“A player with priority can cast a castable card” with the set of castable cards defined constructively as above.  There’s no way to cast an object at a random time because the only times casting something is an allowed game action are when you have priority or when something is telling you to during its resolution.  There’s no way to cast a random object because it’s never a legal game action.  This *does* allow you to start casting a sorcery during your opponent’s turn, or even start casting a land from hand, but this is actually fine and no different than starting to cast a spell you can’t choose targets for, which has been CompRules-legal the whole time.  The rest of 117 needs to be updated to “normally”, etc. to fit with this paradigm.

There are no cards that prohibit casting *cards*, so there are no prohibitions to worry about here (there are a couple that prohibit playing lands based on characteristics, but playing lands uses a special action and they don’t change characteristics in the middle of that action, so it’s not a problem).  All affirmative prohibitions (e.g. “Players can’t play creature spells”) affect *spells*, not *cards*, so there’s nothing else to worry about here.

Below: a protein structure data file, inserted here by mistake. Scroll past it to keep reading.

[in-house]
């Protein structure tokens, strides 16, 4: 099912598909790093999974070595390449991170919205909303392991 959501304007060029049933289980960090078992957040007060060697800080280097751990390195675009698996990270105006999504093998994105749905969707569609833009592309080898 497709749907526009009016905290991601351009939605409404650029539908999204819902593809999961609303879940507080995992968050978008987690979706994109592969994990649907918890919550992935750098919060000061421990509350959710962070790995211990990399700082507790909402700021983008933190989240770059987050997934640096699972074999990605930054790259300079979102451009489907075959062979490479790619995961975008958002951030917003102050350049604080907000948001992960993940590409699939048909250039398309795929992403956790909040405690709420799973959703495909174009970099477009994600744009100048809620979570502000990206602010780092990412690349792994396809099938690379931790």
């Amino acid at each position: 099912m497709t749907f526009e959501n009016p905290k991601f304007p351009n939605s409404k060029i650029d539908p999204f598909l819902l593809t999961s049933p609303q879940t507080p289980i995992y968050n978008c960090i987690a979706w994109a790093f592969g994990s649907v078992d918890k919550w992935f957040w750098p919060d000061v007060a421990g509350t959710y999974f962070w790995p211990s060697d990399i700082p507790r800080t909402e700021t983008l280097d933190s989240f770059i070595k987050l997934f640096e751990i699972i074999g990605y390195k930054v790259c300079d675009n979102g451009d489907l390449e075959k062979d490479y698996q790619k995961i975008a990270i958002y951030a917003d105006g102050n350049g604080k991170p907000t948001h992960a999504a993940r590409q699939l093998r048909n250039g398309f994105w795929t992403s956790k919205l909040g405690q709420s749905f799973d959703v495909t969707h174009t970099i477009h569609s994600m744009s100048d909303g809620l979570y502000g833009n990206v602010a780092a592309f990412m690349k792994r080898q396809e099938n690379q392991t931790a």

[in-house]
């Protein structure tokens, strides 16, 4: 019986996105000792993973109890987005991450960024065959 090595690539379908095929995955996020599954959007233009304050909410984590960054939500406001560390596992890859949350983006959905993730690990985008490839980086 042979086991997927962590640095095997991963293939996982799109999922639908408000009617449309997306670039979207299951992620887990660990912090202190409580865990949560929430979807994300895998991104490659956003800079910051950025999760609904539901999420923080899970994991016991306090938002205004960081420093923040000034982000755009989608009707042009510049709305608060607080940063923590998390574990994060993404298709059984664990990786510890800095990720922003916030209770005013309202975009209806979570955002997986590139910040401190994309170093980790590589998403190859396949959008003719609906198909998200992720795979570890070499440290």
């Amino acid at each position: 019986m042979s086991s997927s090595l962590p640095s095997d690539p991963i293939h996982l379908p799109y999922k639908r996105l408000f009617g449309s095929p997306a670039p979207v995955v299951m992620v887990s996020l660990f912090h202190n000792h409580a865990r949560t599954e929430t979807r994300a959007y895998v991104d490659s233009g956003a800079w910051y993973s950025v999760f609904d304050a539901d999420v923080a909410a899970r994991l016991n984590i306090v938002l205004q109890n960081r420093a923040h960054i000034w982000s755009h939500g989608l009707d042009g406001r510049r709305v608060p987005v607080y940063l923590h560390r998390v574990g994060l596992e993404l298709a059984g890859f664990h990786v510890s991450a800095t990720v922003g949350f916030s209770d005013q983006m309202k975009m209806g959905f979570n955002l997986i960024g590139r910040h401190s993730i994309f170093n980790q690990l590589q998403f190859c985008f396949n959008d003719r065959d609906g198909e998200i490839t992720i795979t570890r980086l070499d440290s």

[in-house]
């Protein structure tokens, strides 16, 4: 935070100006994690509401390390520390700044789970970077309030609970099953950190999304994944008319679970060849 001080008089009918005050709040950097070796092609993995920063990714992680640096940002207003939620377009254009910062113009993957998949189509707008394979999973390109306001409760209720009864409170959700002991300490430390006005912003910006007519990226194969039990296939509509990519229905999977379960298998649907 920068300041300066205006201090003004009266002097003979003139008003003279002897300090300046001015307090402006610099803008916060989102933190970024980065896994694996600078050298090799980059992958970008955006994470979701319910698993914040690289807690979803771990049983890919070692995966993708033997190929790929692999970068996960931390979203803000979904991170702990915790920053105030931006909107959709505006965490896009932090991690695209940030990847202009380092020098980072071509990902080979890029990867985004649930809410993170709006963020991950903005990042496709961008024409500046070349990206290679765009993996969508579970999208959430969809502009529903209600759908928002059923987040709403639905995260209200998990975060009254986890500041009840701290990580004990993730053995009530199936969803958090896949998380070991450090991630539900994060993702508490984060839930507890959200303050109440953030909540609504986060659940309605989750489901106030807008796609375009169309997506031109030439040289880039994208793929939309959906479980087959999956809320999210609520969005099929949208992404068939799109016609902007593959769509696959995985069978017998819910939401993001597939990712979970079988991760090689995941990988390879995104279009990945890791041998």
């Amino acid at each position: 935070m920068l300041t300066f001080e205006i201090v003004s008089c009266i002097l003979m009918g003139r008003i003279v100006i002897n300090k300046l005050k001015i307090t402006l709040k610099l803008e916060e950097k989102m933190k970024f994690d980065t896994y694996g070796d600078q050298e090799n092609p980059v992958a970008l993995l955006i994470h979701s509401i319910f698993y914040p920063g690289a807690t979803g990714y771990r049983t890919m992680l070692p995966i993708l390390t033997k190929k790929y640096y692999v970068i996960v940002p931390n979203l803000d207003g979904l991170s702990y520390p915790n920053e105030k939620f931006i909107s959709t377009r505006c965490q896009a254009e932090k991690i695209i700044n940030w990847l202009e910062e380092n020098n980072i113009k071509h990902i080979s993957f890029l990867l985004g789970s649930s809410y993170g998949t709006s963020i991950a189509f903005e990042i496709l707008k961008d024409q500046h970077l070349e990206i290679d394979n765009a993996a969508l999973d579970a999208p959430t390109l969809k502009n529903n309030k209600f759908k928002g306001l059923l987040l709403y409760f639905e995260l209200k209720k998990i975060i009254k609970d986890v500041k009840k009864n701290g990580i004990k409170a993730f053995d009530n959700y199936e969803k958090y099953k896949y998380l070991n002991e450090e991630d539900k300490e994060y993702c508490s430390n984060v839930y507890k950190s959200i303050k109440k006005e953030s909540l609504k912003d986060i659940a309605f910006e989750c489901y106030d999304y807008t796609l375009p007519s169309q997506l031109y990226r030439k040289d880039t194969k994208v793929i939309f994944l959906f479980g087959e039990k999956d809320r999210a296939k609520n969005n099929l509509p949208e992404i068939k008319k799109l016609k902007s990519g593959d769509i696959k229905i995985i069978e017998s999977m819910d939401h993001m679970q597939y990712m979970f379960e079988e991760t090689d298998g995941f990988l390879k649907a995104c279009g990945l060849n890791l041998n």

As far as dealing with the spell aspect, once the object is on the stack, there’s no reason at all to intervene before the legality check in 601.2e as long as the previous steps can be followed (immediate rewind if you can’t choose legal targets, etc). No other objects move, so no more information can be leaked, and 601.3 is basically completely wrong/useless as it currently exists.  The only necessary checks in 601.2e are

  1. Land spells are illegal to cast (regardless of other types)
  2. If the spell was cast while the player had priority, the casting is illegal unless it is an instant, has flash, or was cast during the player’s main phase when the stack was empty.  (“as though it had flash” gets by this, obviously)